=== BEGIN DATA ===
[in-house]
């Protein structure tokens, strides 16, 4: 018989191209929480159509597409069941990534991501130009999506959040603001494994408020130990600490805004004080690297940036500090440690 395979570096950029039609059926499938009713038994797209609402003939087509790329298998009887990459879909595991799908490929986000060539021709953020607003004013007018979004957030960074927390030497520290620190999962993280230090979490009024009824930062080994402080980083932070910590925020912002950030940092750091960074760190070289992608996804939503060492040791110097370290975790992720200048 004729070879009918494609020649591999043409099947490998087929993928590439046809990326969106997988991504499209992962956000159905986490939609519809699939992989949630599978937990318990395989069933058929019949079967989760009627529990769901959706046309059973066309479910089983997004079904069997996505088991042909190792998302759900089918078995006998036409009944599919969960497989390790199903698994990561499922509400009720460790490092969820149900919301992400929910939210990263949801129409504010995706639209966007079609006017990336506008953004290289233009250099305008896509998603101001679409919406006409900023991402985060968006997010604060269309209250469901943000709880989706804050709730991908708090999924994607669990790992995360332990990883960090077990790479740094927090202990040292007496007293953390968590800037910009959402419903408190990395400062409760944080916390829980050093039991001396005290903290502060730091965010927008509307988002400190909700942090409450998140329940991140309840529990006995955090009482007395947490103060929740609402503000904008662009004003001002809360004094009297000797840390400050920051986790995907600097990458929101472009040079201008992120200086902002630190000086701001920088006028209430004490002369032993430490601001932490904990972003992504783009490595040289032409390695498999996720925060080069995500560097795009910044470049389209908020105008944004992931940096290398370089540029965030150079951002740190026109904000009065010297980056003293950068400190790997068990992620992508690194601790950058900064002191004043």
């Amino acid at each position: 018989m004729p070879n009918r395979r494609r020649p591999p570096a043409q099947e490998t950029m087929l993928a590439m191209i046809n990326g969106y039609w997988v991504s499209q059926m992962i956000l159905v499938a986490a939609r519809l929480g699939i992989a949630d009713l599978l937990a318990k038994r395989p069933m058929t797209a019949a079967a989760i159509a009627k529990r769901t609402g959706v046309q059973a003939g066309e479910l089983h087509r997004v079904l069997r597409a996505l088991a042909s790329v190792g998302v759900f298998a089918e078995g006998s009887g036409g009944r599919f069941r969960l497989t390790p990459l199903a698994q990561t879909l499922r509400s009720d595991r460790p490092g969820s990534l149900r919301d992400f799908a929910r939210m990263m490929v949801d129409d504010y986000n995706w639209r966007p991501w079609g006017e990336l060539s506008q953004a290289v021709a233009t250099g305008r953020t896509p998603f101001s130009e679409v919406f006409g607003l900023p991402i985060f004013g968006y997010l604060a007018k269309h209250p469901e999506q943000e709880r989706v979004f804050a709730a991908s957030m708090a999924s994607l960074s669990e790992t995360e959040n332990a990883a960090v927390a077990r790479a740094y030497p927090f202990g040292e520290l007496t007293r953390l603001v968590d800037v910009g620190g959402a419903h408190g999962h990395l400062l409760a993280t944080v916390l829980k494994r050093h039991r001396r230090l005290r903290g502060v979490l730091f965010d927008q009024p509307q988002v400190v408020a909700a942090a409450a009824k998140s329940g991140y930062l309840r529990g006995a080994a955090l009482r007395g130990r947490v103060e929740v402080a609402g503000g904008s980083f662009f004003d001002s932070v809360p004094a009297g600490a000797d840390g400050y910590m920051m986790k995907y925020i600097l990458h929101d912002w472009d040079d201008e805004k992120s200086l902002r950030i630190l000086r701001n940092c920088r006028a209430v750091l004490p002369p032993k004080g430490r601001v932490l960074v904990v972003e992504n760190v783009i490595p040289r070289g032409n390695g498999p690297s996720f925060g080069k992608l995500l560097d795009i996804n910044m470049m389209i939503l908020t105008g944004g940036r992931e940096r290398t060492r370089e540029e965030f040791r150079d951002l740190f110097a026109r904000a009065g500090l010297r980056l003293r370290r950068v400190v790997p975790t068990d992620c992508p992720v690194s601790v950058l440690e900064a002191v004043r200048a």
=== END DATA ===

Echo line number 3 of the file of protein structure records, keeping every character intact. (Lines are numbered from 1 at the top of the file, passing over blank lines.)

């Amino acid at each position: 018989m004729p070879n009918r395979r494609r020649p591999p570096a043409q099947e490998t950029m087929l993928a590439m191209i046809n990326g969106y039609w997988v991504s499209q059926m992962i956000l159905v499938a986490a939609r519809l929480g699939i992989a949630d009713l599978l937990a318990k038994r395989p069933m058929t797209a019949a079967a989760i159509a009627k529990r769901t609402g959706v046309q059973a003939g066309e479910l089983h087509r997004v079904l069997r597409a996505l088991a042909s790329v190792g998302v759900f298998a089918e078995g006998s009887g036409g009944r599919f069941r969960l497989t390790p990459l199903a698994q990561t879909l499922r509400s009720d595991r460790p490092g969820s990534l149900r919301d992400f799908a929910r939210m990263m490929v949801d129409d504010y986000n995706w639209r966007p991501w079609g006017e990336l060539s506008q953004a290289v021709a233009t250099g305008r953020t896509p998603f101001s130009e679409v919406f006409g607003l900023p991402i985060f004013g968006y997010l604060a007018k269309h209250p469901e999506q943000e709880r989706v979004f804050a709730a991908s957030m708090a999924s994607l960074s669990e790992t995360e959040n332990a990883a960090v927390a077990r790479a740094y030497p927090f202990g040292e520290l007496t007293r953390l603001v968590d800037v910009g620190g959402a419903h408190g999962h990395l400062l409760a993280t944080v916390l829980k494994r050093h039991r001396r230090l005290r903290g502060v979490l730091f965010d927008q009024p509307q988002v400190v408020a909700a942090a409450a009824k998140s329940g991140y930062l309840r529990g006995a080994a955090l009482r007395g130990r947490v103060e929740v402080a609402g503000g904008s980083f662009f004003d001002s932070v809360p004094a009297g600490a000797d840390g400050y910590m920051m986790k995907y925020i600097l990458h929101d912002w472009d040079d201008e805004k992120s200086l902002r950030i630190l000086r701001n940092c920088r006028a209430v750091l004490p002369p032993k004080g430490r601001v932490l960074v904990v972003e992504n760190v783009i490595p040289r070289g032409n390695g498999p690297s996720f925060g080069k992608l995500l560097d795009i996804n910044m470049m389209i939503l908020t105008g944004g940036r992931e940096r290398t060492r370089e540029e965030f040791r150079d951002l740190f110097a026109r904000a009065g500090l010297r980056l003293r370290r950068v400190v790997p975790t068990d992620c992508p992720v690194s601790v950058l440690e900064a002191v004043r200048a």